1. On keeping promises:


Machiavelli, Prince, chapter 18:

Title: “The Way Princes Should Keep Their Word”

Thus a prudent prince cannot and should not keep his word when to do so would go against his interest, or when the reasons that made him pledge it no longer apply. Doubtless if all men were good, this rule would be bad; but since they are a sad lot, and keep no faith with you, you in your turn are under no obligation to keep it with them.”

“To preserve the state, he often has to do things against his word, against charity, against humanity, against religion. Thus he has to have a mind ready to shift as the winds of fortune and the varying circumstances of life may dictate.”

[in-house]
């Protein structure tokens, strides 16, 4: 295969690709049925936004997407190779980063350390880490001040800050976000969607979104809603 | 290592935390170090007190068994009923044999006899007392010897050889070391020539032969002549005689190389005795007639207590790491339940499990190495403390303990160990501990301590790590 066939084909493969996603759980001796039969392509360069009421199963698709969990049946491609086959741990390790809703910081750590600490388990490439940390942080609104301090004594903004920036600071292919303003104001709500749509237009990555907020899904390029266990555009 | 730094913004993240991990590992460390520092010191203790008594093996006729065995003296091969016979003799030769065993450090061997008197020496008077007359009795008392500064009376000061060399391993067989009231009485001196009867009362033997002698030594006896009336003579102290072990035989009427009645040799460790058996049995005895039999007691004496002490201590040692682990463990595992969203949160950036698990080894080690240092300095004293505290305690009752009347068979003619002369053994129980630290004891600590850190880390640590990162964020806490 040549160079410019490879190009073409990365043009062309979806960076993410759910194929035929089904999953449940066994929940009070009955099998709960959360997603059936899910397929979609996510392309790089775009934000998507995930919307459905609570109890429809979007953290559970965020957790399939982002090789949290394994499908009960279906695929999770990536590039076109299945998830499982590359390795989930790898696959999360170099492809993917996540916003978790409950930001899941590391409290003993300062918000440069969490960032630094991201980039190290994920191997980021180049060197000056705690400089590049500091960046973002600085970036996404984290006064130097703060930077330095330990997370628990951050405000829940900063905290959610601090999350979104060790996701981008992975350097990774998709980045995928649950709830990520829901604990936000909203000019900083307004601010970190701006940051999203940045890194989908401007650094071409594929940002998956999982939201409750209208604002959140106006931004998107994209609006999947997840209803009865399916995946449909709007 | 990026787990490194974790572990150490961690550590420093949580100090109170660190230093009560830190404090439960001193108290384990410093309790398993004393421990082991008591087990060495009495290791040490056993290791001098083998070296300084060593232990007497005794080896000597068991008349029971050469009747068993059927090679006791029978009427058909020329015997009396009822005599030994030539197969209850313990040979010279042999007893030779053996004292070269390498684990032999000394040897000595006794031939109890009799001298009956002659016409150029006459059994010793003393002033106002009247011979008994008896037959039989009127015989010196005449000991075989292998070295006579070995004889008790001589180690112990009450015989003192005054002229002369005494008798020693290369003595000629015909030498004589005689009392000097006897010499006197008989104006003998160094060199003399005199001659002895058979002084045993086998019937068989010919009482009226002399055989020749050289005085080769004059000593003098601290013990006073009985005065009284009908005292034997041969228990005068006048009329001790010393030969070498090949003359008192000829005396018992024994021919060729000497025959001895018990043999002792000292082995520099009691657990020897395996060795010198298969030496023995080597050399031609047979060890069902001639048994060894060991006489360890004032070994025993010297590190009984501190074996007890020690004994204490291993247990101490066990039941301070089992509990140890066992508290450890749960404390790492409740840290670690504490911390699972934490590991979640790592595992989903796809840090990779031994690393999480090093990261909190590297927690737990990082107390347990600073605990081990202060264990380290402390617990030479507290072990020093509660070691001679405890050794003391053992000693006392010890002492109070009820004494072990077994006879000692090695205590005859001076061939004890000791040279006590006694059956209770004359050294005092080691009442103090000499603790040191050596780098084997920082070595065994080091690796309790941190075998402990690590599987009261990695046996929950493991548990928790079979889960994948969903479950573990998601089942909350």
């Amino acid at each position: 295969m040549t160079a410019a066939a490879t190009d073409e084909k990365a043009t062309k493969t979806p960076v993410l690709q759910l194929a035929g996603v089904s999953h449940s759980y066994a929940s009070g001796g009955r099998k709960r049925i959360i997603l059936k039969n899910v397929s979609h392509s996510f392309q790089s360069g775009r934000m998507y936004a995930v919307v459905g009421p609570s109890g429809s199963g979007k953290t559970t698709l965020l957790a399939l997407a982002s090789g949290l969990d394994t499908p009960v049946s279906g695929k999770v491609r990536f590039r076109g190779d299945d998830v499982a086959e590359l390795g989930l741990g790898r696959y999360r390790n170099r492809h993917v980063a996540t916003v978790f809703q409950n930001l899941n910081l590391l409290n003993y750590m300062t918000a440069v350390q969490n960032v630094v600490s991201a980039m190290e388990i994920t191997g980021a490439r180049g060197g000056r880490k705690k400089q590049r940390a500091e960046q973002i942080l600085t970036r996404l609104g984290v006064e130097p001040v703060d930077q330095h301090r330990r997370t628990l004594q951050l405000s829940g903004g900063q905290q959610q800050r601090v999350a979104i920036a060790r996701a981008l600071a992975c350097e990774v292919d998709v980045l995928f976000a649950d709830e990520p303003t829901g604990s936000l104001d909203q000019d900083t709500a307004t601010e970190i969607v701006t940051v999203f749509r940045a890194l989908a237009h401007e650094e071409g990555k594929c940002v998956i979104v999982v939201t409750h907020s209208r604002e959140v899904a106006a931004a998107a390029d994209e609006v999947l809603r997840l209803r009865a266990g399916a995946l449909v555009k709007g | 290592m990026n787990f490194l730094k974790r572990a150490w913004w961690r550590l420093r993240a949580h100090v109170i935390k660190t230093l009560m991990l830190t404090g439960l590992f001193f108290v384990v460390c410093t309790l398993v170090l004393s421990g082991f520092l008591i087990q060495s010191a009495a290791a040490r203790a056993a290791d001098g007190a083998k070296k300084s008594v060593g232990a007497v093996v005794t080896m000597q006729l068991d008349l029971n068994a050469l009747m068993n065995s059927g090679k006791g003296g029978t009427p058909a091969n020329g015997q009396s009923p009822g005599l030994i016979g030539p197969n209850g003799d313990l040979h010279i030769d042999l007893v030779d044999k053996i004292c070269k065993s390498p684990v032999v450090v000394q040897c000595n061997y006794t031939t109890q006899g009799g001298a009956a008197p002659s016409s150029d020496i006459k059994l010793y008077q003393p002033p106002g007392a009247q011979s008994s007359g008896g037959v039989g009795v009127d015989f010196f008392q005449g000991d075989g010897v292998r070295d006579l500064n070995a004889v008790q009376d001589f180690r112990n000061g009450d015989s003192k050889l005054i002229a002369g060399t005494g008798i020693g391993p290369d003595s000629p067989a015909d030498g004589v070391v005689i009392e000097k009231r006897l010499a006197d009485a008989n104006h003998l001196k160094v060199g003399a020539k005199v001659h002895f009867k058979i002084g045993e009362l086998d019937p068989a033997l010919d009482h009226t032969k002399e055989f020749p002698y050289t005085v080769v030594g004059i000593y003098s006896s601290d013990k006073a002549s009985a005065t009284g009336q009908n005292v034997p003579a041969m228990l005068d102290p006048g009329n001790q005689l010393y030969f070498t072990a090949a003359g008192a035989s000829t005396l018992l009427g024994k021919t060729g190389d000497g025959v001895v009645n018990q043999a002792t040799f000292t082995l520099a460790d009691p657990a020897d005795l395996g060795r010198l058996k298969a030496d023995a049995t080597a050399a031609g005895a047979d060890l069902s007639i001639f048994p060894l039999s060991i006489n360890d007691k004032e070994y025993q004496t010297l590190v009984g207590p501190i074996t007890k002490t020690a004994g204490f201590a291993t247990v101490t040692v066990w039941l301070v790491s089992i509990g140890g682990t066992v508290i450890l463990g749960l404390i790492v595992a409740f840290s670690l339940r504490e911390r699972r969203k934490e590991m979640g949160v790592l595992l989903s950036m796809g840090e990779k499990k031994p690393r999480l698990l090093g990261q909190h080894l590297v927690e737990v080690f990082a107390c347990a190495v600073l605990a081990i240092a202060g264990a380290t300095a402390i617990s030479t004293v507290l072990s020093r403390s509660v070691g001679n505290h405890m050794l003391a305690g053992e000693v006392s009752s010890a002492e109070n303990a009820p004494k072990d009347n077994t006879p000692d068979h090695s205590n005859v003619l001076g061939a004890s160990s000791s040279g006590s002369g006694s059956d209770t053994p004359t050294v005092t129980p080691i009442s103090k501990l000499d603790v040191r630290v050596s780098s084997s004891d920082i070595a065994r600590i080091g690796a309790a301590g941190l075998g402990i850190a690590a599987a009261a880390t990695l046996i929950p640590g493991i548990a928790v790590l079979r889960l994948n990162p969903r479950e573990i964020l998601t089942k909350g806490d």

Hobbes, Leviathan, chapter 13:

“Hereby it is manifest that, during the time men live without a common power to keep them all in awe, they are in that condition which is called war, and such a war as is of every man against every man.”

“In such condition [of war] . . . the life of man is solitary, poor, nasty, brutish, and short.”

“To this war of every man against every man, this also is consequent: that nothing can be unjust.”

Leviathan, chapter 14:

“Words alone, if they be of the time to come and contain a bare promise, are an insufficient sign of a free gift and therefore not obligatory.”

If a covenant be made wherein neither of the parties perform presently but trust one another, in the condition of mere nature, which is a condition of way of every man against every man, upon any reasonable suspicion, it is void; but if there be a common power set over them both, with right and force sufficient to compel performance, it is not void. For he that performs first has no assurance the other wioll perform after.”

“[T]o perform his part [of a contract] at some determinate time after [the first party performs] and in the meantime be trusted . . ., the contract on his part is called PACT or COVENANT.”